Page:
Gov. JB Pritzker has said Illinois could see more than a million electric vehicles on the road by 2030. That’s good news for the environment and drivers looking to save money on gas. But there are concerns that minority and low-income communities will not have enough charging stations to meet that growing demand.

Today, there are an estimated 40,000 Illinois drivers behind the wheel of an electric vehicle.

On Chicago’s North Side, for example, there’s several stations for those drivers to use.

But that valuable infrastructure can be tough to find in McKinley Park, Little Village, Bronzeville and other neighborhoods throughout the South and West Sides.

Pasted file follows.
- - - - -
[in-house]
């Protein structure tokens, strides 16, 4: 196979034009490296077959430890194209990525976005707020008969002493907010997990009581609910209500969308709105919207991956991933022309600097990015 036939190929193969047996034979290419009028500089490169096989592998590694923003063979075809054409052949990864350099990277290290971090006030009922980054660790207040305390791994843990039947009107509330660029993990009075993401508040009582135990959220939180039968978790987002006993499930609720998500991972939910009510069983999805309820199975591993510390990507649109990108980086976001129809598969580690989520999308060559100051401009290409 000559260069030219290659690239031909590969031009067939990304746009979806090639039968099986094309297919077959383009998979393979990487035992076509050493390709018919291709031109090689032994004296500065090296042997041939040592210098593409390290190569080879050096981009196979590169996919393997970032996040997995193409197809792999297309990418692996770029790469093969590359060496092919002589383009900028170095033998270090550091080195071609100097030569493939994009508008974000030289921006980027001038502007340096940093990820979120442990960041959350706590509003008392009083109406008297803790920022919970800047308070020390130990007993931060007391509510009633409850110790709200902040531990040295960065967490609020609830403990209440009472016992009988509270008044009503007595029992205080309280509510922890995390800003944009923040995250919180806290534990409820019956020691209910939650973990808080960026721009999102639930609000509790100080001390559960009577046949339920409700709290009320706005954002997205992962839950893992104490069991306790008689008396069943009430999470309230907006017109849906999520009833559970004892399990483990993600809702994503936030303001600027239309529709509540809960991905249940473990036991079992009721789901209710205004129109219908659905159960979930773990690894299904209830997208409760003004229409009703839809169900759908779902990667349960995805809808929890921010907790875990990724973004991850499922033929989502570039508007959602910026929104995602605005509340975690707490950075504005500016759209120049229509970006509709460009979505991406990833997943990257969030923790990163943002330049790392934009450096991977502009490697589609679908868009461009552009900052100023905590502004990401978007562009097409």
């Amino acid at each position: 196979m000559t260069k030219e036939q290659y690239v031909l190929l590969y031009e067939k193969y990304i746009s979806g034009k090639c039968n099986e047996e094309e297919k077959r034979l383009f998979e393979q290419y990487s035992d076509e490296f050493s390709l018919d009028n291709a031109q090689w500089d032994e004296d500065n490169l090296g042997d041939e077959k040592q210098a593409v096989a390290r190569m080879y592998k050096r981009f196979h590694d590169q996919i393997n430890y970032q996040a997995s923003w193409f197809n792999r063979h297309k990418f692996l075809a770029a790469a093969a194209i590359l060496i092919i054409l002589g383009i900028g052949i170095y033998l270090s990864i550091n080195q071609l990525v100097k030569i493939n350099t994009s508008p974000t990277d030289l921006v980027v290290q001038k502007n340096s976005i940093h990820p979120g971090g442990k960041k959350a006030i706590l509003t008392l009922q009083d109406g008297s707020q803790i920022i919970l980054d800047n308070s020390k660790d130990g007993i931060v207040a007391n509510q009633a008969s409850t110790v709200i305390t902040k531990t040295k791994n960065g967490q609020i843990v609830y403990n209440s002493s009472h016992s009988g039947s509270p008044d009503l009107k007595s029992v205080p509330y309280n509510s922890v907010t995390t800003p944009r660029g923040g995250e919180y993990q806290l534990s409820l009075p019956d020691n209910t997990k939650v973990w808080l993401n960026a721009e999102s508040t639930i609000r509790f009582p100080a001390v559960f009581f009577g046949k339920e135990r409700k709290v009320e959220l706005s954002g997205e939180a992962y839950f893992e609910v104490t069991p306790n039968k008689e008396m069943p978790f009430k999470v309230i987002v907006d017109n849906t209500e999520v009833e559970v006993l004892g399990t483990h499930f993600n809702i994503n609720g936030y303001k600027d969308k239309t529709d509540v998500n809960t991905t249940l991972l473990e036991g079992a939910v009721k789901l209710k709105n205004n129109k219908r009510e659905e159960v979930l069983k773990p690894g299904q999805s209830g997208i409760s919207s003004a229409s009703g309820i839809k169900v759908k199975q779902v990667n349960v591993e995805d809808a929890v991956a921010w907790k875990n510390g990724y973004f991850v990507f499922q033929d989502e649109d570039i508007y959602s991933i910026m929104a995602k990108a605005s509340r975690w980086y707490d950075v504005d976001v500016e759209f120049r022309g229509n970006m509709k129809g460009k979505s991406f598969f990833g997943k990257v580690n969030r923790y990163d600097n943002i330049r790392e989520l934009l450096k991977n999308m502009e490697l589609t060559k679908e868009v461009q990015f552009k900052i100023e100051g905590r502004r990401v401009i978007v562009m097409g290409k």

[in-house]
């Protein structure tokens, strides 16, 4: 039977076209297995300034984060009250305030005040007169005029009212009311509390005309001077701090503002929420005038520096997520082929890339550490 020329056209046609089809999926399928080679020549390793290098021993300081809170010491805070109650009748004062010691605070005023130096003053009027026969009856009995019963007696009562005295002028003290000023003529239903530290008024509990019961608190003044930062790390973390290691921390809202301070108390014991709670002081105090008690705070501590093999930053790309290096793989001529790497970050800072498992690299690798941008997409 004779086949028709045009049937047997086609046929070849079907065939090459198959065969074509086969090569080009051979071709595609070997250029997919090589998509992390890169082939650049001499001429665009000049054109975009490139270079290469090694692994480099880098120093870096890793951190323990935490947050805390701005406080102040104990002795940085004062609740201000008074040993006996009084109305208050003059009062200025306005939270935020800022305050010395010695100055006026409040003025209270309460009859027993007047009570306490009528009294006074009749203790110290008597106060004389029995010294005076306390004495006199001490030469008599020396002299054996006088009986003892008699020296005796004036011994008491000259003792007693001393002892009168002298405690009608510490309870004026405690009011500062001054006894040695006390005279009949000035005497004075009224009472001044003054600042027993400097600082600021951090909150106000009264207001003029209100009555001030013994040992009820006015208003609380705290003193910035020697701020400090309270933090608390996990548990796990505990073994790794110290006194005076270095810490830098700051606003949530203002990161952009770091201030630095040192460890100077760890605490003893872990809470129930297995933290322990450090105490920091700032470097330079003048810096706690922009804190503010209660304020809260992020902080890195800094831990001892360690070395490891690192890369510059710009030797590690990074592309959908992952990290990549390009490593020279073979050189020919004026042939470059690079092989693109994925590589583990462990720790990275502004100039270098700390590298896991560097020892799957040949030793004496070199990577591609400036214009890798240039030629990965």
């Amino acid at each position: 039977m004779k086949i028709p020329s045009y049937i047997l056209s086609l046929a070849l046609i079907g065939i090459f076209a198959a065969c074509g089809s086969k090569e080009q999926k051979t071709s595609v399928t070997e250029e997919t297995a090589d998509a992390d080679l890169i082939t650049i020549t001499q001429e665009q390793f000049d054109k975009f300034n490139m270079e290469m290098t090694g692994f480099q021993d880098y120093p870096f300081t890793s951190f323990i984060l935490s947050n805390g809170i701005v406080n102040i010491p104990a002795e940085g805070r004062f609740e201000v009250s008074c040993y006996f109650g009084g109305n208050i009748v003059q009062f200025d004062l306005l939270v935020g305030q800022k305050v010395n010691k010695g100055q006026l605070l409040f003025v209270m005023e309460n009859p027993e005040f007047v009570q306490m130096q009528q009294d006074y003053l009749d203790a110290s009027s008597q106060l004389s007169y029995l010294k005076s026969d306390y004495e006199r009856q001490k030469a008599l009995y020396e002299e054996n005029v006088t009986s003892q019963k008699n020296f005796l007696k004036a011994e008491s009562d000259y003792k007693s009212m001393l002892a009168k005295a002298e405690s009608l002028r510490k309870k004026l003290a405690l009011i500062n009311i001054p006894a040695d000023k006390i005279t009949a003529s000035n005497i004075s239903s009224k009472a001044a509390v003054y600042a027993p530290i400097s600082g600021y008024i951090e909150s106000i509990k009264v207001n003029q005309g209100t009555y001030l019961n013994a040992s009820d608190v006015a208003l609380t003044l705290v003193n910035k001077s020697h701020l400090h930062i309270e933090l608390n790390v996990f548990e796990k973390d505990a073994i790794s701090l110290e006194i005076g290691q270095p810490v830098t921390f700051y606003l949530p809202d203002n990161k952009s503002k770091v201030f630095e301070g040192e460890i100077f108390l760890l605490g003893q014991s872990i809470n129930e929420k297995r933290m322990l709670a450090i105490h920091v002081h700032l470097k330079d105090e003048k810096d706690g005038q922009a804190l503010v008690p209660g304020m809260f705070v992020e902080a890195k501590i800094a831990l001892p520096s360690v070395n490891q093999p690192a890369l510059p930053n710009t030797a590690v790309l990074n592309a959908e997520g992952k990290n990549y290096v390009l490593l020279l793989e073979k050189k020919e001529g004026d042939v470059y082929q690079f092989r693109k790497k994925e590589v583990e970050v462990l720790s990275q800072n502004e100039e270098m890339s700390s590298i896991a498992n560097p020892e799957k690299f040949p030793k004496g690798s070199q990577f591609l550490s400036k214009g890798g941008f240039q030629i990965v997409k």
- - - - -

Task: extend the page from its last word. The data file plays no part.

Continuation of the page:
“We have 77 neighborhoods in Chicago,” Neda Deylami, an electric vehicle advocate, said. “Forty-four of them don’t have any public chargers.”

Advocates say the state can access public dollars to install charging stations.

But progress has been slow, raising concerns that minority and low-income communities will be left behind.

“That leadership needs to come from the governor’s office to get that money out there,” Brian Urbaszewski, director of environmental health at Respiratory Health Association of Metropolitan Chicago, said.